Faces of the Treaty Empire - Translator
Artist: Andy Everson
Measurements: 8.5" x 11" 100% Cotton Rag Paper
Image Size - 7.7" x 9.7"
I belong to the K’ómoks First Nation and we are deep into the British Columbia treaty process. I truly have mixed feelings about our involvement in this. By choosing to engage in the process, we enter a world of consultants and negotiators and other strange, scary and wonderful creatures. We partake in a world of borrowing and debt; of meetings and fights. We enter without knowing whether we are journeying into the dark side or are on a path towards the light.
What I do know is that under the treaty process, our community has begun to fracture. Our very future as a people is at stake. Will treaty define who we are or will our culture do that? Will treaty lead us to form a “Treaty Empire” or a “Treaty Rebellion”?
My grandfather, like so many other First Nation’s kids, went to residential school where his language was literally beat out of him. Speak in K’omoks? He was beat. Speak in Kwakwala? He was beat. Share our ancestral stories? He was beat. Do this to enough generations and you wonder how anyone can speak our languages anymore. The fact remains that here in K’omoks, we have 0 speakers of the Pentlatch language; we have 0 speakers of the K’omoks language and we have, what, 2 speakers of the Kwakwala language? While money gets squirreled away into the pockets of the consultants, we are doing absolutely nothing to preserve our language. This is unacceptable and all of us are to blame!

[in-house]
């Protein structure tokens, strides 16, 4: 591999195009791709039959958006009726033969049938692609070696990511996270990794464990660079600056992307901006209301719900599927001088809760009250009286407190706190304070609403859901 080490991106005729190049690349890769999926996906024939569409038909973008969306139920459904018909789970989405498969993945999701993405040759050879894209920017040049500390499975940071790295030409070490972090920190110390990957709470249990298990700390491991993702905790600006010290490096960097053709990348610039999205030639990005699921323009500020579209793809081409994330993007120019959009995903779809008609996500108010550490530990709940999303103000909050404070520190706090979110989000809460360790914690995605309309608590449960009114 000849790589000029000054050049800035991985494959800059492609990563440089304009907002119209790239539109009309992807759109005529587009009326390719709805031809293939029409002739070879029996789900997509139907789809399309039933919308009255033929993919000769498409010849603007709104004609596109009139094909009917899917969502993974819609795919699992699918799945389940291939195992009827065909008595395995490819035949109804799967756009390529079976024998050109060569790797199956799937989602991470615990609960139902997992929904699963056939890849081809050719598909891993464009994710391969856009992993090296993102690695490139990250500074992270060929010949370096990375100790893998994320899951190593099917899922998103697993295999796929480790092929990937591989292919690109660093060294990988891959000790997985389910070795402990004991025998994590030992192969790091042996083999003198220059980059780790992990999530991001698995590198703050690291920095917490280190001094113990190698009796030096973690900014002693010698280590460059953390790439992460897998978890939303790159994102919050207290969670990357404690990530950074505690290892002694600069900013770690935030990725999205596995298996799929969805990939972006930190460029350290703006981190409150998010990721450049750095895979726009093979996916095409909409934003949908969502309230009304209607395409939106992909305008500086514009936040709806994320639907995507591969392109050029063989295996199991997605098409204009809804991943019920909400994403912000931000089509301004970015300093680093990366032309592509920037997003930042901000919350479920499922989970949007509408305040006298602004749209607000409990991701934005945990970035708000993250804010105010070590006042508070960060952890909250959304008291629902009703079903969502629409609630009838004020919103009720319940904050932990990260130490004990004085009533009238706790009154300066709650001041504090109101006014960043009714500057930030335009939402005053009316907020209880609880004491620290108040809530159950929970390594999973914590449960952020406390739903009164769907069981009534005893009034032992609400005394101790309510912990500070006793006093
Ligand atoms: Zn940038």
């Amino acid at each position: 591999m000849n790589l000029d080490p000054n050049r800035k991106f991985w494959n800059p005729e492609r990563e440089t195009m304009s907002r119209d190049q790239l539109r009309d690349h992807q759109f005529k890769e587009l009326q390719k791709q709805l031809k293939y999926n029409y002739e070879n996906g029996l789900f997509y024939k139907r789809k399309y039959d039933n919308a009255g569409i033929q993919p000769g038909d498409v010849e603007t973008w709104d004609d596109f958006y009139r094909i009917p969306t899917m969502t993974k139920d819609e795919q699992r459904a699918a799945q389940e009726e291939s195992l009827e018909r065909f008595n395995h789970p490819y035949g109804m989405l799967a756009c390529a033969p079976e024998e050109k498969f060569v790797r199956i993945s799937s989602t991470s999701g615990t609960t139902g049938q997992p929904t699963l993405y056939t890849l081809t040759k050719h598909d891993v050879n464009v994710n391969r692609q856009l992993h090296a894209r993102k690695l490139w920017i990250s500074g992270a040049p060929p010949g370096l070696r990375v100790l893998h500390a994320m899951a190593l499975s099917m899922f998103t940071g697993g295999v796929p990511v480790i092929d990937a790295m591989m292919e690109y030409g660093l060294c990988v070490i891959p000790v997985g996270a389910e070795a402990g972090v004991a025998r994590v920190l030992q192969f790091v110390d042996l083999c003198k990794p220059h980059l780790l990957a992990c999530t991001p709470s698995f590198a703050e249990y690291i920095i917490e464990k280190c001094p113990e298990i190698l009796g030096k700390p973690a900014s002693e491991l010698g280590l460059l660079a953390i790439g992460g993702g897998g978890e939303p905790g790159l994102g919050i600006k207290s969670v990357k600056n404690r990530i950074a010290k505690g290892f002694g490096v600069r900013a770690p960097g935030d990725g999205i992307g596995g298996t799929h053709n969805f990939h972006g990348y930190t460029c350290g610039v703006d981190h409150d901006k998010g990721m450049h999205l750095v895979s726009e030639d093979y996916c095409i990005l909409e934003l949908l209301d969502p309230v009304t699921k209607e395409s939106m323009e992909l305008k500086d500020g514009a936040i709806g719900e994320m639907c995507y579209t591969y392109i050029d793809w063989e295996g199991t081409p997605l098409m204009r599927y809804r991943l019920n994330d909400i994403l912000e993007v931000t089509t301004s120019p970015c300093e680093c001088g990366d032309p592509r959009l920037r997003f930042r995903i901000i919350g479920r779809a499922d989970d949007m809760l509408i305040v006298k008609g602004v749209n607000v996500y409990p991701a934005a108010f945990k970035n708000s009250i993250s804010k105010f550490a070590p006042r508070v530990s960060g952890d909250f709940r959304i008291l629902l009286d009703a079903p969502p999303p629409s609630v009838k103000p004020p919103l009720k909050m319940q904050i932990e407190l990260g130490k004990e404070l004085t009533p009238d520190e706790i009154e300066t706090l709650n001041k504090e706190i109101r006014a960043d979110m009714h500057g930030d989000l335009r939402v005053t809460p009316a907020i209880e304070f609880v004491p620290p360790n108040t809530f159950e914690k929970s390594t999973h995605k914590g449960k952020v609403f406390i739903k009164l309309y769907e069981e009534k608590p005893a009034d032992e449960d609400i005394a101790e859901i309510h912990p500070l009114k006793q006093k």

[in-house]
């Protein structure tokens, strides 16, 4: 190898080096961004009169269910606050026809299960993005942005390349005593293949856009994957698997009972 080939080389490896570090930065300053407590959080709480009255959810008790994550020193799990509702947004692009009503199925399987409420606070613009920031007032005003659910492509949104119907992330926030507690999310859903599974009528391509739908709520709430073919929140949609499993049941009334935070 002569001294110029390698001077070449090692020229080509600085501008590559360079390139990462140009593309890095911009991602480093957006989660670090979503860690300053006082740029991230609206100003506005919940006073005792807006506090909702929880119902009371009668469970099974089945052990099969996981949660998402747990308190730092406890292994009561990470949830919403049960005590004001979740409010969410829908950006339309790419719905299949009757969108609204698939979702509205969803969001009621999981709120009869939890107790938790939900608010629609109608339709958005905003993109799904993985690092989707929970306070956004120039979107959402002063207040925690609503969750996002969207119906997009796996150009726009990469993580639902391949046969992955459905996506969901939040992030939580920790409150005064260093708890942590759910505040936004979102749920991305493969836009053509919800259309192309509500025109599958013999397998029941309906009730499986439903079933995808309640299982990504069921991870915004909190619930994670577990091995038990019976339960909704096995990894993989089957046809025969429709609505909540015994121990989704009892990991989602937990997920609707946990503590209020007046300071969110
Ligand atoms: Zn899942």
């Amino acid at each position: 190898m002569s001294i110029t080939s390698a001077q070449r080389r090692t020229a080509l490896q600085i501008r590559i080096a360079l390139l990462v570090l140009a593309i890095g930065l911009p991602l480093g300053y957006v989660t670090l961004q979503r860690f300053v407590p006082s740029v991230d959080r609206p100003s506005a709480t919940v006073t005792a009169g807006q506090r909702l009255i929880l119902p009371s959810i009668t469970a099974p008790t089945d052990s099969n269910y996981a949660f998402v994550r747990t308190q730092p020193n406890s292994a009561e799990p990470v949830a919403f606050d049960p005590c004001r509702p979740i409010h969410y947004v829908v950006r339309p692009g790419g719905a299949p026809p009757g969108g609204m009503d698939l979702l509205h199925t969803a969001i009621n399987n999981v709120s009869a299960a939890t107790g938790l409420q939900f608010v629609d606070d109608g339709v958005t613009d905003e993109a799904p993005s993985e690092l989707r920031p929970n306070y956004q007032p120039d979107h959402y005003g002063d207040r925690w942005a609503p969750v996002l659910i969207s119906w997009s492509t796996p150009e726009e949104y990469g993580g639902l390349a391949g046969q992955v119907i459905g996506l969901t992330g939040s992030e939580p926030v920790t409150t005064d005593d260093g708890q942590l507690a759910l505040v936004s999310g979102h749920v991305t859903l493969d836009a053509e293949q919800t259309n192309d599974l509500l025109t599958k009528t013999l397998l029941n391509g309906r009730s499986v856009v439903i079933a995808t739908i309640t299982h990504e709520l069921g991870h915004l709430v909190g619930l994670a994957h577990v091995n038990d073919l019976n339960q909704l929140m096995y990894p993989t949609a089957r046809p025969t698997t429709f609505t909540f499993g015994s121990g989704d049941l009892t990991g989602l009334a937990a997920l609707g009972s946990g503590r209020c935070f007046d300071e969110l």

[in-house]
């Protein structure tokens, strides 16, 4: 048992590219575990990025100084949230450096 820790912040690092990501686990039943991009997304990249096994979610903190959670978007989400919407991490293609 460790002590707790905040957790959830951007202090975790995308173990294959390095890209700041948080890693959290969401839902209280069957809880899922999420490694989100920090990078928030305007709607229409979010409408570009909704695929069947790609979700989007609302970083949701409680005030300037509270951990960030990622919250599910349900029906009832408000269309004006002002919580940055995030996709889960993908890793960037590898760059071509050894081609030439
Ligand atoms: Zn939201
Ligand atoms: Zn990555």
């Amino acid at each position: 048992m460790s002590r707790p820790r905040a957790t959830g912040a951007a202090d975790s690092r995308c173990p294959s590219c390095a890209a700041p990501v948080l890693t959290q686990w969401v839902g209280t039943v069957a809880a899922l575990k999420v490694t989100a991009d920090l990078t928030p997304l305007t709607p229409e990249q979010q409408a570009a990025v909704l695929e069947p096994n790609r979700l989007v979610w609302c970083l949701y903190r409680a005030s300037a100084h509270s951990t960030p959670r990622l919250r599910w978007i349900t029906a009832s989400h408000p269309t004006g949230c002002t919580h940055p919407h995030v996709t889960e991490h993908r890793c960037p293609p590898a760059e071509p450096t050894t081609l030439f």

Sure, we might ask an elder to act as a translator or say a prayer in Kwakwala or throw a few words into a speech to make it sound “authentic,” but we sit back and watch our language die daily. With language, goes culture; with culture, goes identity--a slippery slope that all the money in the world can never rectify.
About The Artist
Andy Everson was born in Comox B.C. in 1972 and named Nagedzi after his grandfather, Chief Andy Frank. His cultural interests lay with both his Comox and Kwakwaka'wakw ancestries and are expressed through dancing, singing, and even the pursuit of a Master's degree in anthropology. Andy feels that my artwork stands on par with these other accomplishments.
Although he began drawing Northwest Coast art at an early age, his first serious attempt wasn't until 1990 when He started designing and painting chilkat-style blankets for use in potlatch dancing. From these early self-taught lessons he has tried to follow in the footsteps of m Kwakiutl relatives in creating bold and unique representations that remain rooted in the age-old traditions of his ancestors.